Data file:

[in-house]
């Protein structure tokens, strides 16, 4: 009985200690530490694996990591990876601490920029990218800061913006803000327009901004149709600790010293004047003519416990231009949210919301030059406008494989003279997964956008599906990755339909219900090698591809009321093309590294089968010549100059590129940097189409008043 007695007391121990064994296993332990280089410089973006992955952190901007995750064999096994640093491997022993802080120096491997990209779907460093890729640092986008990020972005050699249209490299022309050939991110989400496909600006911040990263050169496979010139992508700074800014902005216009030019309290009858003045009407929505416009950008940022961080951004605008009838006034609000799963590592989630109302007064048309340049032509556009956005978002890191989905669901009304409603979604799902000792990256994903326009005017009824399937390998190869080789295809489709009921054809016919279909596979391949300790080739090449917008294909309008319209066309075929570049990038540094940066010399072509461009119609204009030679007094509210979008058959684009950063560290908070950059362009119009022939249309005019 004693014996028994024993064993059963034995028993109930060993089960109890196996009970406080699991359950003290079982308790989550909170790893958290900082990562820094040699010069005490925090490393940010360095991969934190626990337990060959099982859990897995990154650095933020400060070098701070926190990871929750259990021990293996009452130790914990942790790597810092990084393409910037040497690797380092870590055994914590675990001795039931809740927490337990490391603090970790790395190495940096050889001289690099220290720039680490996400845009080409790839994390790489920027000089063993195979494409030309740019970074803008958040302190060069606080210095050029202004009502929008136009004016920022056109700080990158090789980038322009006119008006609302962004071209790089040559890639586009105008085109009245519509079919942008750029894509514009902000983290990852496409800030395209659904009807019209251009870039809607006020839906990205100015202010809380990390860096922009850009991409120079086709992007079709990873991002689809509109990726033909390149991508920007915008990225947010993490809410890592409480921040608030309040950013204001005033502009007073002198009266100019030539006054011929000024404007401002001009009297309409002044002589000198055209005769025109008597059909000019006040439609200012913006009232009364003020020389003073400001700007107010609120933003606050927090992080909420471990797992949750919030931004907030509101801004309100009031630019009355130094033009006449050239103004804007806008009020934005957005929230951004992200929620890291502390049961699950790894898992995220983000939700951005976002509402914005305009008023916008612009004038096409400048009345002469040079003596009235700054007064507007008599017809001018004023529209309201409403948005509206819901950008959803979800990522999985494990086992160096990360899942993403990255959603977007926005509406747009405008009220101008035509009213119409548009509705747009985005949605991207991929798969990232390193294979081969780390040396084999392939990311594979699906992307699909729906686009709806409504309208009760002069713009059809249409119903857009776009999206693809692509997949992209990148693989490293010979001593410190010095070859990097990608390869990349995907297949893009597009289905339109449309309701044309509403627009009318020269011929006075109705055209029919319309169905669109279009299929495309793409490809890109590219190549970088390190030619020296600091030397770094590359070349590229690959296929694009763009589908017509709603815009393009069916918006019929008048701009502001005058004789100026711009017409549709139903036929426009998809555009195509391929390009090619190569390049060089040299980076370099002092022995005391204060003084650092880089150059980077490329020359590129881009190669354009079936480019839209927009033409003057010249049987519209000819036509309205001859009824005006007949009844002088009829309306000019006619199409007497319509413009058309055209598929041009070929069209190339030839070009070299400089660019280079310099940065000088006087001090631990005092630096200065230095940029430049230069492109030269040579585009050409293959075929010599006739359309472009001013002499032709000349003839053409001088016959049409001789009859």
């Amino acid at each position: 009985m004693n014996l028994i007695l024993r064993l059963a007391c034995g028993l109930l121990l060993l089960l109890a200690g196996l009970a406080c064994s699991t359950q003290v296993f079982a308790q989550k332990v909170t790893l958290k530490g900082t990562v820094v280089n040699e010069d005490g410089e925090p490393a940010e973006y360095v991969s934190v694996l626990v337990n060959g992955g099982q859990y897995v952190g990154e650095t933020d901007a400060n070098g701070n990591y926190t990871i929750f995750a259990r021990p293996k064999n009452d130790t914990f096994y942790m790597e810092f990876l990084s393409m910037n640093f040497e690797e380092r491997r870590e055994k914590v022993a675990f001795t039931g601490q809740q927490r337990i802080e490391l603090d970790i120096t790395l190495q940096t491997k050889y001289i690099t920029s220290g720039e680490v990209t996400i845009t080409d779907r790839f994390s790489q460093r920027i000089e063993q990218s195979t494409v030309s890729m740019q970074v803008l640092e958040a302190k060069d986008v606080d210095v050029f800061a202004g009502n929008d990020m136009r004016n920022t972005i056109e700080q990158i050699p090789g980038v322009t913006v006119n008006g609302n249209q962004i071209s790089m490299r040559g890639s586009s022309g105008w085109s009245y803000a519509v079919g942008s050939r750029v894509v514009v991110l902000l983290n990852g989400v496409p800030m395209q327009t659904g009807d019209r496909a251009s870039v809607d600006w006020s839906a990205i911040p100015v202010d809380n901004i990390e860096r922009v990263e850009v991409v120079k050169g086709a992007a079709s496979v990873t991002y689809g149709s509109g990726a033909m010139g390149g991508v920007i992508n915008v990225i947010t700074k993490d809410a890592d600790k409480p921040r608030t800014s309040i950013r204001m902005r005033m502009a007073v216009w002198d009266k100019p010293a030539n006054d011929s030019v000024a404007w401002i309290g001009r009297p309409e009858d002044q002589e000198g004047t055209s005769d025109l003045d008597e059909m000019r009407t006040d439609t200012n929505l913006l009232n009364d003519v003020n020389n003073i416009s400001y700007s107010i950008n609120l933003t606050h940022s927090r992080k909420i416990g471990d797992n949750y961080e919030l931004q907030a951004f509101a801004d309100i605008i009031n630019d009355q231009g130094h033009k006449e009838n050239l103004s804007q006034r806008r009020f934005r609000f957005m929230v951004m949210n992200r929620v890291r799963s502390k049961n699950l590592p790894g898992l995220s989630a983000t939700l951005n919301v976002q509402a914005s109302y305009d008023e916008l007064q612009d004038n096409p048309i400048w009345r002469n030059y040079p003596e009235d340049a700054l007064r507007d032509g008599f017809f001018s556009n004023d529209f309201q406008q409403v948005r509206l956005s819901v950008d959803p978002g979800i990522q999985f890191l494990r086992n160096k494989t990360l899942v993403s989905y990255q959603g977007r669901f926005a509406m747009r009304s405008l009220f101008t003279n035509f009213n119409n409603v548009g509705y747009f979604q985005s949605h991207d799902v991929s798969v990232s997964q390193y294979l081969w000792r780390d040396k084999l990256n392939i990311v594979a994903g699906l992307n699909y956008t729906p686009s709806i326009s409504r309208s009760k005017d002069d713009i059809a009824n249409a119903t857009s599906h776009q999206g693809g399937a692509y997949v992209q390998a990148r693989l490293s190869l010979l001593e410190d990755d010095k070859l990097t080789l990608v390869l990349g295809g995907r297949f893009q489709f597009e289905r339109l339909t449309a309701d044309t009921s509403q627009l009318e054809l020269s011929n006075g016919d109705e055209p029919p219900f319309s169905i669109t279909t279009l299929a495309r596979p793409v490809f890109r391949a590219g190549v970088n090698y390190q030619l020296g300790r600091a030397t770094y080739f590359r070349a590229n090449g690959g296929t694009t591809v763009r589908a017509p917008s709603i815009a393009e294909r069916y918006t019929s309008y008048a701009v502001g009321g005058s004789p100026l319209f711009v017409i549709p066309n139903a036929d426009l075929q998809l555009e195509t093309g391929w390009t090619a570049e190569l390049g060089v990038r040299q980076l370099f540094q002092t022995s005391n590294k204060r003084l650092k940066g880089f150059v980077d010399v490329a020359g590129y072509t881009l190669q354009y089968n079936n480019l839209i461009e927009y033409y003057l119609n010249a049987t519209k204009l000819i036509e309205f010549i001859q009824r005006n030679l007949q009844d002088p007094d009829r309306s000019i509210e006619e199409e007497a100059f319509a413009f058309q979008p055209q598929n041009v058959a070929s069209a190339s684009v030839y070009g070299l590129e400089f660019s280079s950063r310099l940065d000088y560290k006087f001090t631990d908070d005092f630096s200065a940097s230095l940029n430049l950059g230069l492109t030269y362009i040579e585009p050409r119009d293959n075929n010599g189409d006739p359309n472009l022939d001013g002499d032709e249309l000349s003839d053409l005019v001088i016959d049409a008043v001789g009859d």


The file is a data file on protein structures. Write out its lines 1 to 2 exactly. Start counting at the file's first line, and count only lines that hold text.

[in-house]
């Protein structure tokens, strides 16, 4: 009985200690530490694996990591990876601490920029990218800061913006803000327009901004149709600790010293004047003519416990231009949210919301030059406008494989003279997964956008599906990755339909219900090698591809009321093309590294089968010549100059590129940097189409008043 007695007391121990064994296993332990280089410089973006992955952190901007995750064999096994640093491997022993802080120096491997990209779907460093890729640092986008990020972005050699249209490299022309050939991110989400496909600006911040990263050169496979010139992508700074800014902005216009030019309290009858003045009407929505416009950008940022961080951004605008009838006034609000799963590592989630109302007064048309340049032509556009956005978002890191989905669901009304409603979604799902000792990256994903326009005017009824399937390998190869080789295809489709009921054809016919279909596979391949300790080739090449917008294909309008319209066309075929570049990038540094940066010399072509461009119609204009030679007094509210979008058959684009950063560290908070950059362009119009022939249309005019 004693014996028994024993064993059963034995028993109930060993089960109890196996009970406080699991359950003290079982308790989550909170790893958290900082990562820094040699010069005490925090490393940010360095991969934190626990337990060959099982859990897995990154650095933020400060070098701070926190990871929750259990021990293996009452130790914990942790790597810092990084393409910037040497690797380092870590055994914590675990001795039931809740927490337990490391603090970790790395190495940096050889001289690099220290720039680490996400845009080409790839994390790489920027000089063993195979494409030309740019970074803008958040302190060069606080210095050029202004009502929008136009004016920022056109700080990158090789980038322009006119008006609302962004071209790089040559890639586009105008085109009245519509079919942008750029894509514009902000983290990852496409800030395209659904009807019209251009870039809607006020839906990205100015202010809380990390860096922009850009991409120079086709992007079709990873991002689809509109990726033909390149991508920007915008990225947010993490809410890592409480921040608030309040950013204001005033502009007073002198009266100019030539006054011929000024404007401002001009009297309409002044002589000198055209005769025109008597059909000019006040439609200012913006009232009364003020020389003073400001700007107010609120933003606050927090992080909420471990797992949750919030931004907030509101801004309100009031630019009355130094033009006449050239103004804007806008009020934005957005929230951004992200929620890291502390049961699950790894898992995220983000939700951005976002509402914005305009008023916008612009004038096409400048009345002469040079003596009235700054007064507007008599017809001018004023529209309201409403948005509206819901950008959803979800990522999985494990086992160096990360899942993403990255959603977007926005509406747009405008009220101008035509009213119409548009509705747009985005949605991207991929798969990232390193294979081969780390040396084999392939990311594979699906992307699909729906686009709806409504309208009760002069713009059809249409119903857009776009999206693809692509997949992209990148693989490293010979001593410190010095070859990097990608390869990349995907297949893009597009289905339109449309309701044309509403627009009318020269011929006075109705055209029919319309169905669109279009299929495309793409490809890109590219190549970088390190030619020296600091030397770094590359070349590229690959296929694009763009589908017509709603815009393009069916918006019929008048701009502001005058004789100026711009017409549709139903036929426009998809555009195509391929390009090619190569390049060089040299980076370099002092022995005391204060003084650092880089150059980077490329020359590129881009190669354009079936480019839209927009033409003057010249049987519209000819036509309205001859009824005006007949009844002088009829309306000019006619199409007497319509413009058309055209598929041009070929069209190339030839070009070299400089660019280079310099940065000088006087001090631990005092630096200065230095940029430049230069492109030269040579585009050409293959075929010599006739359309472009001013002499032709000349003839053409001088016959049409001789009859």